It's a design challenge, what would be the difference between having 50 people versus 100,000 people? What could you do with that?
Q: With that many contributors how do you police the content?
David Perry: The way you'd do it is you do automated peer reviews. Everything that gets uploaded gets mailed to five or six different people. If anyone flags it as bad then you send it to a larger group and if they flag it as bad then it goes to someone who is a moderator and the moderator will actually take the time to stop and look at it. Imagine if there were 60,000 images being uploaded a day, your community can absolutely handle that if you have a big enough one. Whereas you wouldn't want to hire the staff to sit there do that.
Q: Are you still planning to make it a free-to-play game?
David Perry: Oh yes, Acclaim is only free-to-play games. It just means that everyone in the community can play their game for free. And really for free, if they don't want to buy a single item - it will have micro-transactions built in because that's the business model - they don't have to.
Q: What do you think of Battlefield Heroes and what that's doing with the free-to-play model?
David Perry: EA is a retail-based company and that means they're dealing with retailers everyday, they have constant retail issues that they're dealing with, and the last thing in the world they want to do is announce that they're going to go free-to-play... that's not a good relationship builder with your retail sales teams. For them to actually make that announcement was huge, I thought that was one of the biggest statements that EA has made in years and it just went over people's heads.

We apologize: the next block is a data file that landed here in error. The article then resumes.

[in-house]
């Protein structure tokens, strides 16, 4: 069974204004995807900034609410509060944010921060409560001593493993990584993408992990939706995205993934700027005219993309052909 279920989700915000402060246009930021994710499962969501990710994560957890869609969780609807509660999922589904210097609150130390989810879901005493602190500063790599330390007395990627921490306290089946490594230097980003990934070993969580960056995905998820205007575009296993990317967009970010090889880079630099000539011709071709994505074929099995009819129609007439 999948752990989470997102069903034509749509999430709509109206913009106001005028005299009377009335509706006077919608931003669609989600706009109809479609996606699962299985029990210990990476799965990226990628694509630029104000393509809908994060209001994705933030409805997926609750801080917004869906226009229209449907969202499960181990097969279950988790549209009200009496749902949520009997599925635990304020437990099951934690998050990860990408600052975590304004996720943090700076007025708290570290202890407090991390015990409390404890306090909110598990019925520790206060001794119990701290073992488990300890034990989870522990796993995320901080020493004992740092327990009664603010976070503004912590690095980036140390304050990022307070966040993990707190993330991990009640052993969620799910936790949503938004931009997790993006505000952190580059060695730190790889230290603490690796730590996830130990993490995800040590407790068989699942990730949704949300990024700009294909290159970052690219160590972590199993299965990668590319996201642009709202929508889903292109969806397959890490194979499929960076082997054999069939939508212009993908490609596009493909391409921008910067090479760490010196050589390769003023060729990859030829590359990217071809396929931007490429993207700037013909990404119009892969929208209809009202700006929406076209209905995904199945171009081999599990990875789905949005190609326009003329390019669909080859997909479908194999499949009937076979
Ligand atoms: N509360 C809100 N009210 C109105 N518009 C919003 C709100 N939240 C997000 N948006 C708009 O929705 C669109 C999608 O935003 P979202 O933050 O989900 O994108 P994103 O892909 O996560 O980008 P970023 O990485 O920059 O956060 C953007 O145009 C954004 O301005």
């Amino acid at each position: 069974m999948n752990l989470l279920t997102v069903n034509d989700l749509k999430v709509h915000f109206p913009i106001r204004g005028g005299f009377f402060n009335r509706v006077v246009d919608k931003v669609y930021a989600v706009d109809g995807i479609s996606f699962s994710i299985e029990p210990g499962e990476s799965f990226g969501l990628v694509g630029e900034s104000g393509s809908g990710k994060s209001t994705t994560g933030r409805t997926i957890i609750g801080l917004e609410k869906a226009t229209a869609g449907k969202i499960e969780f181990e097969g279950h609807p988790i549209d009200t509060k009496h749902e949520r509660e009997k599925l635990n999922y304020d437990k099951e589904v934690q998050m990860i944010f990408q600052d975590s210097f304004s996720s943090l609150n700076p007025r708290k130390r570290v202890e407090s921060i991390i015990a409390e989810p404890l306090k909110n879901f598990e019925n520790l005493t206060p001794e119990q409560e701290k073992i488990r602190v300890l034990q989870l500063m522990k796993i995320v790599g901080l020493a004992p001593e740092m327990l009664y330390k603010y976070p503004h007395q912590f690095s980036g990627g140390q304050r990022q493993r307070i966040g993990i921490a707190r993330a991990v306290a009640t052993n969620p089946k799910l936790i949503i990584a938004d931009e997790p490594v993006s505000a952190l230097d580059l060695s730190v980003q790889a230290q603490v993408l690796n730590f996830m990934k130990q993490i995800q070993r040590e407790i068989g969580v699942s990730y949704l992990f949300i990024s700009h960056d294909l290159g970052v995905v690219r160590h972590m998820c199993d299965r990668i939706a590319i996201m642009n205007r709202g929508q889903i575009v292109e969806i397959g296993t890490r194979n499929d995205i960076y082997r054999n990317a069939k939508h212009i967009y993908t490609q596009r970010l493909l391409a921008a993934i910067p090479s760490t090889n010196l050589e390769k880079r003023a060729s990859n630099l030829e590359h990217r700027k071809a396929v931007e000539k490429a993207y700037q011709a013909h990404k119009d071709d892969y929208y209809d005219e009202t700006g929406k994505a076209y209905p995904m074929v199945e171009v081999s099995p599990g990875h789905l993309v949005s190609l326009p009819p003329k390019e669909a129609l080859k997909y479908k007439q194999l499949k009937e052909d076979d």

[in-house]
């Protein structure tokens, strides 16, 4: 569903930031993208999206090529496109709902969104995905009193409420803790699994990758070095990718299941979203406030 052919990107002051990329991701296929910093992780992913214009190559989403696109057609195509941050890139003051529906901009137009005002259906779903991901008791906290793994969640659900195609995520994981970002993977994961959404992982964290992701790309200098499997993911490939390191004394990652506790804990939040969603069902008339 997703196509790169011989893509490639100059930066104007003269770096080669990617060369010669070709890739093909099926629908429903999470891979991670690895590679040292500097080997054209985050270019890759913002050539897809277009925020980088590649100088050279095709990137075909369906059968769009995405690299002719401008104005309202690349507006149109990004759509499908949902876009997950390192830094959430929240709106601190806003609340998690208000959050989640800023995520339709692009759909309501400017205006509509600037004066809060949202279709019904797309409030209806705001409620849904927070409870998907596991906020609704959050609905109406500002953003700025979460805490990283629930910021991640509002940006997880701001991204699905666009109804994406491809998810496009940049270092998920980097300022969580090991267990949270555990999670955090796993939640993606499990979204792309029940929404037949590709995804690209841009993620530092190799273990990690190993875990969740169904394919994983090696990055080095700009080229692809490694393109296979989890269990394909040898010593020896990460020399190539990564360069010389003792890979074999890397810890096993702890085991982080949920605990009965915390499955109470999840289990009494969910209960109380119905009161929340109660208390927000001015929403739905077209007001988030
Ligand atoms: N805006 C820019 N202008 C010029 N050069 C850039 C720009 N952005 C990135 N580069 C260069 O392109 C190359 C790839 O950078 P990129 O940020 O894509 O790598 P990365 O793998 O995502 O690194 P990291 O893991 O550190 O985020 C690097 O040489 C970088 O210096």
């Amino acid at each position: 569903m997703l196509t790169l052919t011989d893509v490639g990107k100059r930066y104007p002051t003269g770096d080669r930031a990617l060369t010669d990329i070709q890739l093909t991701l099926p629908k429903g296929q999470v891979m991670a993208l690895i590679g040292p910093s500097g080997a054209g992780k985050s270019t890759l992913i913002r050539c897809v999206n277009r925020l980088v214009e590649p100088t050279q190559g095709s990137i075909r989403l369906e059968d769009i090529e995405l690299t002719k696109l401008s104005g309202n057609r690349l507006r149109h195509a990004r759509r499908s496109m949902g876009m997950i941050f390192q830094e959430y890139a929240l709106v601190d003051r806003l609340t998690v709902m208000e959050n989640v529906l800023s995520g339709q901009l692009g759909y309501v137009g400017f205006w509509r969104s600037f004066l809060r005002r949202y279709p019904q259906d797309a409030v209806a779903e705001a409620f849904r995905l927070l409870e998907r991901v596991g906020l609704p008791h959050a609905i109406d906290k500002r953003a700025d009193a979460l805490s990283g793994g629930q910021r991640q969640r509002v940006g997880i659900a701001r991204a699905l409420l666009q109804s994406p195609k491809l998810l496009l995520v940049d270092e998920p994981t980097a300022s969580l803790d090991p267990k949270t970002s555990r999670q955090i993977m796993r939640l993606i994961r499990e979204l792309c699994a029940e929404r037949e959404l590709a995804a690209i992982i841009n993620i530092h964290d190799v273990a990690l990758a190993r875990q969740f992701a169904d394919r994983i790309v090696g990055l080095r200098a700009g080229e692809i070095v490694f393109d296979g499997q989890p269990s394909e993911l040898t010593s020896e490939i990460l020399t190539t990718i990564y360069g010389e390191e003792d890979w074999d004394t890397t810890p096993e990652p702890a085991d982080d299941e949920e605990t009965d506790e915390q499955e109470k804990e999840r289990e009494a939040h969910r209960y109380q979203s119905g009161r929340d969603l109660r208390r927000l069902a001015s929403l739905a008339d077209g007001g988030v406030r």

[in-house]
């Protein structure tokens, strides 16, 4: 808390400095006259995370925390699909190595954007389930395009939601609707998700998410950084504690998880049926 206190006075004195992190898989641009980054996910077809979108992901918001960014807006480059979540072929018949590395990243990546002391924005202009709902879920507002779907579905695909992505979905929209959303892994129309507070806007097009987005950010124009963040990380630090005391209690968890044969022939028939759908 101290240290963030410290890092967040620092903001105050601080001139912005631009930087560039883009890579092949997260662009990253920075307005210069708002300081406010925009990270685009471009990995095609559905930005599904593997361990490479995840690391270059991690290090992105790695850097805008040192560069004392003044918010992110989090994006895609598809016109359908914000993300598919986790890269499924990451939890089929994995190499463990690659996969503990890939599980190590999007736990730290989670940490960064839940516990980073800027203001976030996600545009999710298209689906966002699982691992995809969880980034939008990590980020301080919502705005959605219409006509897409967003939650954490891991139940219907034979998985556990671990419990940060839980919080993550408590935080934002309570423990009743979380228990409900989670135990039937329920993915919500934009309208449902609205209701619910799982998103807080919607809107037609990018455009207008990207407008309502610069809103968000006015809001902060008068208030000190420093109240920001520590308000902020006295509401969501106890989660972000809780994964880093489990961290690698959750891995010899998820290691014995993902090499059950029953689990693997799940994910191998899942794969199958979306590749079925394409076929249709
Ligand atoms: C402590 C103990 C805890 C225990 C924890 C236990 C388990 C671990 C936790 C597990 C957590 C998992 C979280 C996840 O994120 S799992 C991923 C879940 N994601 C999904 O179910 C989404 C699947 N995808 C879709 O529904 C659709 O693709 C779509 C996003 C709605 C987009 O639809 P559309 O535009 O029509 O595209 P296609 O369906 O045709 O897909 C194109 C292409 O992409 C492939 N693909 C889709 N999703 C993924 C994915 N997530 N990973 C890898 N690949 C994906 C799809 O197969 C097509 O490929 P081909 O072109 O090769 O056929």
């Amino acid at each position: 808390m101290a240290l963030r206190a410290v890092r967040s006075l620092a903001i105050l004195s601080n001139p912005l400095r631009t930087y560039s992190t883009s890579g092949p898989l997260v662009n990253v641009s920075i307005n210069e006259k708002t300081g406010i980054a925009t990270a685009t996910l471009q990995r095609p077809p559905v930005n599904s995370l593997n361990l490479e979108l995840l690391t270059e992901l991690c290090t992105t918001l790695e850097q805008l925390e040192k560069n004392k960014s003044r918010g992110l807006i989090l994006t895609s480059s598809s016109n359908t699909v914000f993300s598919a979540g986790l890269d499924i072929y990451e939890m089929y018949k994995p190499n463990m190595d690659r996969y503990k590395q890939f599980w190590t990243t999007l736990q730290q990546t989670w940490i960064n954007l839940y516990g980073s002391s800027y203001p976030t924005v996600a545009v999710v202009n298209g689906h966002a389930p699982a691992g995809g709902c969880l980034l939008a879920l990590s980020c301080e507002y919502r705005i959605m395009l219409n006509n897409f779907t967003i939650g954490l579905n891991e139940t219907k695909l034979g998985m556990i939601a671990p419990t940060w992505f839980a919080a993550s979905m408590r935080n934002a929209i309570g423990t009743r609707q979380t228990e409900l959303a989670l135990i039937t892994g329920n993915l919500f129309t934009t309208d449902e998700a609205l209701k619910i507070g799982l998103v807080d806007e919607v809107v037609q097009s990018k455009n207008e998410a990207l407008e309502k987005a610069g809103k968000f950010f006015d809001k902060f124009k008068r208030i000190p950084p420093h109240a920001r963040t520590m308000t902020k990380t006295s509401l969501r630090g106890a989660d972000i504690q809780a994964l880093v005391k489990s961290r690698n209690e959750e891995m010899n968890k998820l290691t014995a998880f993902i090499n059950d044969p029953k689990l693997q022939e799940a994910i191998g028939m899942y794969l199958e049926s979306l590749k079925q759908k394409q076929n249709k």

They already have invested in Korea and The9 in China, they've been doing this for ages but they've been keeping it down. They built FIFA Online as a free MMO. Why would you make one of the most popular games in Asia and not release it in the US? The reason they don't is because they were not going to commit EA to free-to-play games - but finally they have. I think Battlefield Heroes is going to be a huge hit, it's going to be a bit of a phenomenon... I have incredible faith that EA is going to pull this off.
It's a whole different world you enter when you get into free-to-play, it's like the industry that we've all been missing and the second thing we've been missing is the idea of letting people pay what they want. I've made so many games and we never, ever had the idea that people would pay more than the price of the game for the game, no one would pay over USD 60 if it's a USD 60 game. On our 2Moons game you've got people that spend USD 3000 happily, and if we had more stuff for them to buy they would buy it.
Could you imagine if you were to take Halo and offer it free-to-play? How much money do you think some people would spend on Halo if they had a huge array of items that they could buy? I reckon there's a cap out at about USD 10,000. When you think about it, the most we ask for is USD 60 and when you get those people spending a lot of money it brings the average up. On Acclaim Games right now we average USD 75 per person.
David Perry is an executive videogame industry consultant. Interview by James Lee.